BART Accused of Being Late -- in Paying Out to Survivors of Track Inspector Killed by Train

Categories: Public Transit
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When it rains, it pours -- and, right now, BART is in the middle of a veritable monsoon.

Atop the ongoing unrest that comes with BART police beating and shooting an unarmed man (and, more tellingly, video of said offense hitting the news), now the widow and child of a former BART employee killed by a speeding train are accusing the agency of putting the brakes on survivor payments.

A terse release sent to Bay Area media outlets accused BART of not yet paying dollar one to the family of James Strickland, who was inspecting the tracks last year between Concord and Pleasant Hill stations when he was hit by a train (the cringe-inducing wording of the release -- certainly not accidental -- notes that Strickland, 44, was "struck from behind by a train travelling 70 mph.").

Incidentally, the Stewart Boxer of the law firm handling this case, Boxer Gerson LLP, is the husband of Sen. Barbara Boxer. Warrants mentioning.

BART e-mailed SF Weekly the following statement regarding Strickland's death:

      BART is sensitive to the loss suffered by the family of James
Strickland, and is fully supportive of their receiving all the benefits to
which they are entitled.

      The family has already received both life insurance payments and the
amount of pay owed to Mr. Strickland at the time of his death, and is the
beneficiary of his investment accounts.

      Payments from Workers' Compensation depend on receipt of appropriate
documentation from the family.  A portion of the necessary documentation
was received just last week, but some information remains outstanding.
BART has been in continuing discussion with the attorney for the Strickland
family, and will make renewed efforts to reach an accommodation such that
payments can be made.
If BART is searching for a silver lining, at least it can take solace in knowing no one caught Strickland's horrible death on cell phone video (to the best of our knowledge).

The text of the press release is printed after the break.

BART Accused of Delaying Death Benefit Payments

to Family of Employee Killed by Train

 

CONCORD, February 2, 2009 -- The widow and the 18-year-old son of a 44-year-old BART employee who was struck and killed by a train while inspecting tracks last October are still waiting for the death benefits to which they are entitled and are asking state officials to impose penalties on the transit district for the delays.

 James Strickland, an inspector for the S.F. Bay Area Rapid Transit, was struck from behind by a train travelling 70 mph on Oct. 14, 2008 while performing a routine inspection on the tracks between the Concord and Pleasant Hill stations. At the time of the accident, BART had assigned trains headed in opposite directions to a shared track for routine maintenance.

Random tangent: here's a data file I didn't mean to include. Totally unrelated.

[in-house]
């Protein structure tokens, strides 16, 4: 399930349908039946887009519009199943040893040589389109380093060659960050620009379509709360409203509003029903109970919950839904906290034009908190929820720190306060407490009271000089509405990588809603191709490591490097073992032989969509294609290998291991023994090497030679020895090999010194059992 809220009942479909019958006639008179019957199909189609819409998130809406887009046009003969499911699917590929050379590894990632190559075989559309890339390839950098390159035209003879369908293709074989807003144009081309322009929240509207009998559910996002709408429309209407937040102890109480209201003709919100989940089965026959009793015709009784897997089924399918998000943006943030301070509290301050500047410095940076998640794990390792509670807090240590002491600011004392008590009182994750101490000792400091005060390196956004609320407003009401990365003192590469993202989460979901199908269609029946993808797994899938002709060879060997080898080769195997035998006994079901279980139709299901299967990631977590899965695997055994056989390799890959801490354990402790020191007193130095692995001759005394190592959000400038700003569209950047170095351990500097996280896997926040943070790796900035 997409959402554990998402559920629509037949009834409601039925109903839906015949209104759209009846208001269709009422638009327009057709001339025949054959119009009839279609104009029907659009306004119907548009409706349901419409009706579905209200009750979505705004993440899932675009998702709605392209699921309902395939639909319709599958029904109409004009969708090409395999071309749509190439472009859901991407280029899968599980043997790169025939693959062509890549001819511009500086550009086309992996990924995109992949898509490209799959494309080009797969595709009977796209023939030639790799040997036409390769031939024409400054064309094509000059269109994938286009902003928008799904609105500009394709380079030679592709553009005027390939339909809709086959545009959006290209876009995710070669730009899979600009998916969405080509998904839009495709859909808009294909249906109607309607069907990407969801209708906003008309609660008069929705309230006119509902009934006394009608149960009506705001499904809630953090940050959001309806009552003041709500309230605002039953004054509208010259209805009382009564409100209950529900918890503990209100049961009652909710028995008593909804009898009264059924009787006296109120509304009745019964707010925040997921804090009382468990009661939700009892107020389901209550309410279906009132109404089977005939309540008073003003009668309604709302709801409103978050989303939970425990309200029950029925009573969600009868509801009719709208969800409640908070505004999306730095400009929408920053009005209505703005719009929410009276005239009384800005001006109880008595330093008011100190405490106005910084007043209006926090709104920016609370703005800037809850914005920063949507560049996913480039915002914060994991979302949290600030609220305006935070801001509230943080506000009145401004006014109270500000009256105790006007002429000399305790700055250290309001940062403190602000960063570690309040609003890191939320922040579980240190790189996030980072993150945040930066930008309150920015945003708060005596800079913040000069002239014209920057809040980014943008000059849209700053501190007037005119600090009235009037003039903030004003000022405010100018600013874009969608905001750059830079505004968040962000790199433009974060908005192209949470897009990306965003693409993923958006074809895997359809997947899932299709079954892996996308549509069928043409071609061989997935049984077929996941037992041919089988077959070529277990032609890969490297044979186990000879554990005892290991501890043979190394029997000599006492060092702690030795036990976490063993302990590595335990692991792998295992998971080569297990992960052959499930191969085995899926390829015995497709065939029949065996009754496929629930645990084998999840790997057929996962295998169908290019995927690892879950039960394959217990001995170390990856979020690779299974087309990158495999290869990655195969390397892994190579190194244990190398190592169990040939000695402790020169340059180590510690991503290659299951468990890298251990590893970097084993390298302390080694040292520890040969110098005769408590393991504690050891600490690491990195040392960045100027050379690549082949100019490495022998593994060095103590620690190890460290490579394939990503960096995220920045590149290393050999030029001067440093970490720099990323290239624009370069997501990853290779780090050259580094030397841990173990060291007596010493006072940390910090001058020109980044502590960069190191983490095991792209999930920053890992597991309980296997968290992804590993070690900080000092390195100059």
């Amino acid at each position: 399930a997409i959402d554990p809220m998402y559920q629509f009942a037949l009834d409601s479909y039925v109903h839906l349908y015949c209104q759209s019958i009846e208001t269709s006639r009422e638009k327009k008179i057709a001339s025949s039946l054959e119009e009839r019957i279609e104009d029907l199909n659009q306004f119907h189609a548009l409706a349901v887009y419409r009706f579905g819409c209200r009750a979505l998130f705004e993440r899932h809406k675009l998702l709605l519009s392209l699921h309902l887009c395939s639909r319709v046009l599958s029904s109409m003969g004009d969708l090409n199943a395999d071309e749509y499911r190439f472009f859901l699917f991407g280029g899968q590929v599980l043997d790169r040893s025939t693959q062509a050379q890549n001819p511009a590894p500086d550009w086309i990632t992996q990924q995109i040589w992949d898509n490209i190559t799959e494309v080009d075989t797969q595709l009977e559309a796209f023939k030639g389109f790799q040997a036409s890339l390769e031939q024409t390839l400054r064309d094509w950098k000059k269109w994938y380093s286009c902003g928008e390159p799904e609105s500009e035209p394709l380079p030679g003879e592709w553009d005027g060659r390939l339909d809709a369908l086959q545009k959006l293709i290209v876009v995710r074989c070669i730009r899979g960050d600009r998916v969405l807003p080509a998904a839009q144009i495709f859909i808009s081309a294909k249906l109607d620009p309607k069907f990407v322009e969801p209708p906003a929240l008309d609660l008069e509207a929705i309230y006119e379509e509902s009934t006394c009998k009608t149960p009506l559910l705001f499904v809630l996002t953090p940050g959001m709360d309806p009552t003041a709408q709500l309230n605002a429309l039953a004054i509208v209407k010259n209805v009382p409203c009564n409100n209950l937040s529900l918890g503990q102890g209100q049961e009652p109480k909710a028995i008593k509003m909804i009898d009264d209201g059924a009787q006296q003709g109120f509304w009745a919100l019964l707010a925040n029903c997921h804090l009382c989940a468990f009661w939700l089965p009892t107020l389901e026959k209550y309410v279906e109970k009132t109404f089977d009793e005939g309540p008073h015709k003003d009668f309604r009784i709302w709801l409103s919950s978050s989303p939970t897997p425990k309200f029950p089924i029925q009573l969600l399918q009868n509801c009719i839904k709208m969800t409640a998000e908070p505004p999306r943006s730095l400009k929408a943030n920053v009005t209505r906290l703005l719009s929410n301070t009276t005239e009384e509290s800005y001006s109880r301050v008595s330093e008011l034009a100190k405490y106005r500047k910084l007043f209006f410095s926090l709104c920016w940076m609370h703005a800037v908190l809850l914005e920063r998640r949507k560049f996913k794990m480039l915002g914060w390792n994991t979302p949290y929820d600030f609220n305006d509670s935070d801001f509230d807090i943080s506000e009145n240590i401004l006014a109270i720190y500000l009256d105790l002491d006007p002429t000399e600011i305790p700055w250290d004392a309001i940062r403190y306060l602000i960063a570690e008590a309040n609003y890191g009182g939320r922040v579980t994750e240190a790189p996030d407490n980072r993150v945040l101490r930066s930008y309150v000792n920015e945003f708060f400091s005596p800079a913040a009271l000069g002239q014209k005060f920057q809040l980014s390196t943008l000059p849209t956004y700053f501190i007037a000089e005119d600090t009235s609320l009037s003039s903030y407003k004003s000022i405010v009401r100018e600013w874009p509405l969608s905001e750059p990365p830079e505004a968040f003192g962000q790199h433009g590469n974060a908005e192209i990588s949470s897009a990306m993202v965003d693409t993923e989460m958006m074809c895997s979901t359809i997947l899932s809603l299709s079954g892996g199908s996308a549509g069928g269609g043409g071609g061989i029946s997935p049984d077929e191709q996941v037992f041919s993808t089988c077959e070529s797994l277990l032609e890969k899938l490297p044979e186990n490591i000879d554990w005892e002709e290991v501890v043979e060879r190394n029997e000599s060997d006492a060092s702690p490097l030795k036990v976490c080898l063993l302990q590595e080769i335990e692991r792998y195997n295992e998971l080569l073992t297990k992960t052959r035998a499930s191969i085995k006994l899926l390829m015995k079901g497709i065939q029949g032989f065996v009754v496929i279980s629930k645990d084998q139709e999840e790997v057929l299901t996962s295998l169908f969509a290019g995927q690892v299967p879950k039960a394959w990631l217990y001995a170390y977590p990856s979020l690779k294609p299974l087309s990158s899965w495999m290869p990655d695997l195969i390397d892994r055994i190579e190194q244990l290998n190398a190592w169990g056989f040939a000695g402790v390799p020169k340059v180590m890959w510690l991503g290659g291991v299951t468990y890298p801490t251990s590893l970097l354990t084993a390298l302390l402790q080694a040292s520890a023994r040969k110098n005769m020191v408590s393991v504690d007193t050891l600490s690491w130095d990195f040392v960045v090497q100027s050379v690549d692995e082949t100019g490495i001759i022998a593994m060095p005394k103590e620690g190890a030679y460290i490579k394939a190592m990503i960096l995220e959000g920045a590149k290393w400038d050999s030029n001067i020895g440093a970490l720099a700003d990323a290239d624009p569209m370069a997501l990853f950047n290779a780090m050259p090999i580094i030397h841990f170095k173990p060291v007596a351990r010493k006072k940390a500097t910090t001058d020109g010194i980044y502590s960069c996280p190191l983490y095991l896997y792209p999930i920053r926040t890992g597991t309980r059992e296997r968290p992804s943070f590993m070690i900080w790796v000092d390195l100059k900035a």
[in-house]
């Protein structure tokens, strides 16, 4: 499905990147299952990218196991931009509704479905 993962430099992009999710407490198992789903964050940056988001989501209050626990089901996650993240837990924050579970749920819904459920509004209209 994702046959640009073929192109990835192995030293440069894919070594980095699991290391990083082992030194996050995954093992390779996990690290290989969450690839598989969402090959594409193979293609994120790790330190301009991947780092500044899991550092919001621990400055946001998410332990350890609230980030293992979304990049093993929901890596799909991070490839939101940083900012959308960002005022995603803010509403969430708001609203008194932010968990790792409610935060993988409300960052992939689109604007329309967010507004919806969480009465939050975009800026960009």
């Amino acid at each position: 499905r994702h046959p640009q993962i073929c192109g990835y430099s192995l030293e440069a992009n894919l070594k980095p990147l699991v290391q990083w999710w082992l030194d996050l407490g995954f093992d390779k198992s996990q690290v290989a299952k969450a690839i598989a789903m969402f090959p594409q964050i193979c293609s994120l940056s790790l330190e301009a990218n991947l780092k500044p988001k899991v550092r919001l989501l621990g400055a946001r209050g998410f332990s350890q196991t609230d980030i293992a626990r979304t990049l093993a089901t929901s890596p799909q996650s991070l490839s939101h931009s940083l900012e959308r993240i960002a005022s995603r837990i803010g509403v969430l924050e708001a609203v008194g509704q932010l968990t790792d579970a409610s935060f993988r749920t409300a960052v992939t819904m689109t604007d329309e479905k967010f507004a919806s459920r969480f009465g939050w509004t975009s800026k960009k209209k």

Boxer & Gerson, the Oakland law firm representing Strickland's widow and his 18-year-old son, has filed an appeal with the State Workers' Compensation Board seeking payment of the benefits in addition to penalties for "unreasonable delays" on the part of BART.

 

 "The delays in this process are simply unacceptable," said Michael Gerson, the attorney representing the Strickland family. "Clearly, the family is entitled to the death benefits, so there is no conceivable reason why they have been delayed since October. The death of Mr. Strickland is an admitted on-the-job accident, yet the employer has not provided the benefits to which his family is statutorily entitled."

 The workers' compensation carrier for BART, Athens Administration of Concord, has delayed a decision on paying the death benefits, claiming vaguely that more information is needed. Gerson, however, has provided all the information that was requested. He filed a hearing request with the State Workers' Compensation Board on January 30, asking that BART pay the weekly benefits and penalties for unreasonable delay. "What should be a cut-and-dried case has become subject to unaccountable delays that are causing hardships for Strickland's surviving family," said Gerson.

 Linda Strickland relied on her husband's earnings from BART, and his son, J.T. Strickland, was also dependent on Mr. Strickland because he is attending college and has no outside income. James Strickland was a 7-year veteran of the agency, who BART officials described as a highly trained and experienced employee at the time of his death.

 

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